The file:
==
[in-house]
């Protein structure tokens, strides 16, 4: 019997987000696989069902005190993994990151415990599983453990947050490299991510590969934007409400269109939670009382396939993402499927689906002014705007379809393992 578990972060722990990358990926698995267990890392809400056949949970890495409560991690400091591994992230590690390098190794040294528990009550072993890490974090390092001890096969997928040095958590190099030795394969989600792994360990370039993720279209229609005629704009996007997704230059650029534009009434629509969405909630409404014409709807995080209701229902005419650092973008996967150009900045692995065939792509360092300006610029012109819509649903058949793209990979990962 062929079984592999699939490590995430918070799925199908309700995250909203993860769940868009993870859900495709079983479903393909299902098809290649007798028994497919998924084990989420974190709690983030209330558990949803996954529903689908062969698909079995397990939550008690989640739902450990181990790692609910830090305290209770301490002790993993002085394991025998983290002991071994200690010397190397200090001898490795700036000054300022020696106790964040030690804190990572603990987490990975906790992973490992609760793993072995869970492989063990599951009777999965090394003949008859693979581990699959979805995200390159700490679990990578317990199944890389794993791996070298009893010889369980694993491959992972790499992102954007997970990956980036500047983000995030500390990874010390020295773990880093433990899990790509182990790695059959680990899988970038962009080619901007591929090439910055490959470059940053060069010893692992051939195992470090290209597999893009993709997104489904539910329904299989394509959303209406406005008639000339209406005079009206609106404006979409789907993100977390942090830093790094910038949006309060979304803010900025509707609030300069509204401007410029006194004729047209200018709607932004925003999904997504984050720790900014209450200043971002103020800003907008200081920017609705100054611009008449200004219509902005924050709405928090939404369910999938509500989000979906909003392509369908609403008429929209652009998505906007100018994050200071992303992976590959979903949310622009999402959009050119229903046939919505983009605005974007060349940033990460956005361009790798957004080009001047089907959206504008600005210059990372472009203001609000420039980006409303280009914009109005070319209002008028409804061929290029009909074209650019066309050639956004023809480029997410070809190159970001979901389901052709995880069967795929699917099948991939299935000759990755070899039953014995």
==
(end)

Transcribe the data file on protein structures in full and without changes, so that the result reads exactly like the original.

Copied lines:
[in-house]
């Protein structure tokens, strides 16, 4: 019997987000696989069902005190993994990151415990599983453990947050490299991510590969934007409400269109939670009382396939993402499927689906002014705007379809393992 578990972060722990990358990926698995267990890392809400056949949970890495409560991690400091591994992230590690390098190794040294528990009550072993890490974090390092001890096969997928040095958590190099030795394969989600792994360990370039993720279209229609005629704009996007997704230059650029534009009434629509969405909630409404014409709807995080209701229902005419650092973008996967150009900045692995065939792509360092300006610029012109819509649903058949793209990979990962 062929079984592999699939490590995430918070799925199908309700995250909203993860769940868009993870859900495709079983479903393909299902098809290649007798028994497919998924084990989420974190709690983030209330558990949803996954529903689908062969698909079995397990939550008690989640739902450990181990790692609910830090305290209770301490002790993993002085394991025998983290002991071994200690010397190397200090001898490795700036000054300022020696106790964040030690804190990572603990987490990975906790992973490992609760793993072995869970492989063990599951009777999965090394003949008859693979581990699959979805995200390159700490679990990578317990199944890389794993791996070298009893010889369980694993491959992972790499992102954007997970990956980036500047983000995030500390990874010390020295773990880093433990899990790509182990790695059959680990899988970038962009080619901007591929090439910055490959470059940053060069010893692992051939195992470090290209597999893009993709997104489904539910329904299989394509959303209406406005008639000339209406005079009206609106404006979409789907993100977390942090830093790094910038949006309060979304803010900025509707609030300069509204401007410029006194004729047209200018709607932004925003999904997504984050720790900014209450200043971002103020800003907008200081920017609705100054611009008449200004219509902005924050709405928090939404369910999938509500989000979906909003392509369908609403008429929209652009998505906007100018994050200071992303992976590959979903949310622009999402959009050119229903046939919505983009605005974007060349940033990460956005361009790798957004080009001047089907959206504008600005210059990372472009203001609000420039980006409303280009914009109005070319209002008028409804061929290029009909074209650019066309050639956004023809480029997410070809190159970001979901389901052709995880069967795929699917099948991939299935000759990755070899039953014995």